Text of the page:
ZIM Integrated (NYSE:ZIM) is arguably the stock which brought some shine on the often ignored shipping sector. ZIM is a somewhat recent IPO which has delivered stellar returns in its short time as a public company. It has attracted a large following, likely due to the unusually large dividend payments that it has made to shareholders. ZIM has guided to yet another strong year in 2022 and appears to trade astonishingly cheap: I discuss my views on whether the stock is a good buy this year. I explain why readers may want to avoid buying the stock in spite of the possibility of a high dividend payout again in 2022.
ZIM Stock Price
After coming public at $15 per share in early 2021, the stock peaked at $91 per share and has since fallen back down to around $55 per share.
Even at these lower levels, the stock has still delivered 266% returns in just over a year’s time. What’s next?
ZIM Stock Key Metrics
The first key metric which prospective investors likely fixate on is that of the dividend. In addition to a $2 per share special dividend paid in September, ZIM paid $19.5 per share of regular dividends, totaling 50% of full year net income. Together, the $21.5 per share in paid dividends represented 143% of the IPO price.
What happened? Due to a combination of soaring demand and held-back supply, freight rates continued to soar in 2021. ZIM realized freight rates of $2,786 per TEU in 2021, representing 127% growth over 2020. While the company only increased carried volume by 23%, the higher freight rate enabled it to increase revenue by 169% and increase net income by 787%.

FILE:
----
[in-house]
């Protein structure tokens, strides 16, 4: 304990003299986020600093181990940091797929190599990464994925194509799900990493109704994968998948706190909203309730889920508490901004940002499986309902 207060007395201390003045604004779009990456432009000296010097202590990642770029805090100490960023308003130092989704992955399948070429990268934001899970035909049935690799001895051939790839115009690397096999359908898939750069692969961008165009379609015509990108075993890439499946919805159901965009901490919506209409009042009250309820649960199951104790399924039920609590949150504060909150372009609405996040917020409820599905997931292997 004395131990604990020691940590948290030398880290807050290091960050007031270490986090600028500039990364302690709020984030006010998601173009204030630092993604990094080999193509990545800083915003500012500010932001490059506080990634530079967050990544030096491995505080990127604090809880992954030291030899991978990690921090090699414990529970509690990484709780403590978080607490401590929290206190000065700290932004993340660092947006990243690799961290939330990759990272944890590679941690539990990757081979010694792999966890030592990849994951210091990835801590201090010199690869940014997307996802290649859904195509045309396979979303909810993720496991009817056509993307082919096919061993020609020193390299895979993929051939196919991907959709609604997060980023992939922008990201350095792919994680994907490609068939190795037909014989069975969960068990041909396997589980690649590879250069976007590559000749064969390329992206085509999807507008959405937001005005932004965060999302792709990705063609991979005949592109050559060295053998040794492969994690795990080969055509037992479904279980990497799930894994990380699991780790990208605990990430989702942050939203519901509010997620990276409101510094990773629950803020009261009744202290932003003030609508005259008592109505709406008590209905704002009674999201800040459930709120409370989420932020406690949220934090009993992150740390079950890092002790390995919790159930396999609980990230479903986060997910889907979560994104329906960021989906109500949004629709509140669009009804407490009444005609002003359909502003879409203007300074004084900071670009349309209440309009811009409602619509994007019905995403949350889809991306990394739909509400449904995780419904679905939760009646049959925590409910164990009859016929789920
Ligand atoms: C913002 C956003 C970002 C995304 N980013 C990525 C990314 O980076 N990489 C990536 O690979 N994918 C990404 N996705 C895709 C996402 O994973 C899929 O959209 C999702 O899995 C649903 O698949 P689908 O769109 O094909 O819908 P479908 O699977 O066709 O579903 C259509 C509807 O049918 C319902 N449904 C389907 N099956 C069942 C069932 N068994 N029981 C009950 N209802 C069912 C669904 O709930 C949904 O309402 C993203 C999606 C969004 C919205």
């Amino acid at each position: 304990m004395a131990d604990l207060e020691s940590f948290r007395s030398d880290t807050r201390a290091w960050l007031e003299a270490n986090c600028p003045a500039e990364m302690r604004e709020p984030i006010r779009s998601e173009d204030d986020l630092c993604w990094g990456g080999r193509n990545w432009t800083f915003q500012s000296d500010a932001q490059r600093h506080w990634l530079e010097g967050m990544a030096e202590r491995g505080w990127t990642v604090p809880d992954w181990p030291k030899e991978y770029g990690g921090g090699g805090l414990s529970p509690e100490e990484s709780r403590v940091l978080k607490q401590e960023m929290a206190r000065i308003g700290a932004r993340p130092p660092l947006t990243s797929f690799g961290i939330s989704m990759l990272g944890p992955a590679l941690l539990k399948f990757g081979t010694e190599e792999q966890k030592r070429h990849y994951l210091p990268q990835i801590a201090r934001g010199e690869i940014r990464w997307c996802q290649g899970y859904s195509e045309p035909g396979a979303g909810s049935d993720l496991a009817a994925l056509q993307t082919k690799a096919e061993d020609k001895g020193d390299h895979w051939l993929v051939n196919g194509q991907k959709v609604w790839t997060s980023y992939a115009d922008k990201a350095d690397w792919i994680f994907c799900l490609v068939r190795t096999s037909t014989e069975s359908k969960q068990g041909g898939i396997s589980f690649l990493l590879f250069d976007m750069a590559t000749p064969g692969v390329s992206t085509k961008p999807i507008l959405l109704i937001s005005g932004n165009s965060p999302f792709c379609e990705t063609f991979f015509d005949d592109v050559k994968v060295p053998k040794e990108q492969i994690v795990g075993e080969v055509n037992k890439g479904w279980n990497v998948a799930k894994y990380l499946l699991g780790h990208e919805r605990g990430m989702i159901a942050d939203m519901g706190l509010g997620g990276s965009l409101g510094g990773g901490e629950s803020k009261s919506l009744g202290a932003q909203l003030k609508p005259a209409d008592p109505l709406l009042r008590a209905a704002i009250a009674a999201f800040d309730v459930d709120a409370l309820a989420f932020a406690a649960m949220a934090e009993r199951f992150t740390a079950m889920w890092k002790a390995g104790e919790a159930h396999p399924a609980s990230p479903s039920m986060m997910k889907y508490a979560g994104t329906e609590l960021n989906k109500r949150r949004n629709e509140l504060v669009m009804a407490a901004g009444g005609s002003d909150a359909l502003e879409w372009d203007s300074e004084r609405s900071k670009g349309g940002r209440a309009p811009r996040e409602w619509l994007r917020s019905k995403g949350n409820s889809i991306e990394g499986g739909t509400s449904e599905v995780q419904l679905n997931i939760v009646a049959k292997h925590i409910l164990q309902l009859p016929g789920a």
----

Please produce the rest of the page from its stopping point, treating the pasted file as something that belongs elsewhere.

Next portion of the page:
ZIM was able to transform its balance sheet position from a $1.7 billion net debt position to a $509 million net cash position. We can see below that ZIM has reduced its debt to adjusted EBITDA ratio from 5.3x in 2019 down to 0.0x as of the latest quarter. It is quite rare to find a shipping company with a net cash position – I discuss this point later.
After generating a 10.9% net margin in 2020 (which already represented an impressive result), ZIM was able to generate a 43% net margin in 2021. Not even the tech company Meta Platforms (FB) generates that kind of profitability.
Where Is ZIM Stock Heading In 2022?
Looking forward, ZIM has guided for up to $7.5 billion of adjusted EBITDA and $6 billion of adjusted EBIT – for comparison, ZIM trades at a $6.7 billion market cap.
The company expects to drive that growth due to resilient volumes, higher freight rates, and the fact that it increased its operating capacity by 20% since 2021. I note that adjusted EBIT may be a better metric than adjusted EBITDA as a proxy for free cash flow, because ZIM tends to make significant investments in capital expenditures which exceed the depreciation and amortization cost. Due to ZIM’s net cash balance sheet, the company should not have material interest expenses, making the primary difference between adjusted EBIT and free cash flow being the corporate tax rate.
ZIM has outlined its capital allocation priorities as being first to support business growth and second to return capital to shareholders. The company has targeted a dividend payout of 30% to 50% of annual net income.
Is ZIM Stock A Good Long-Term Buy?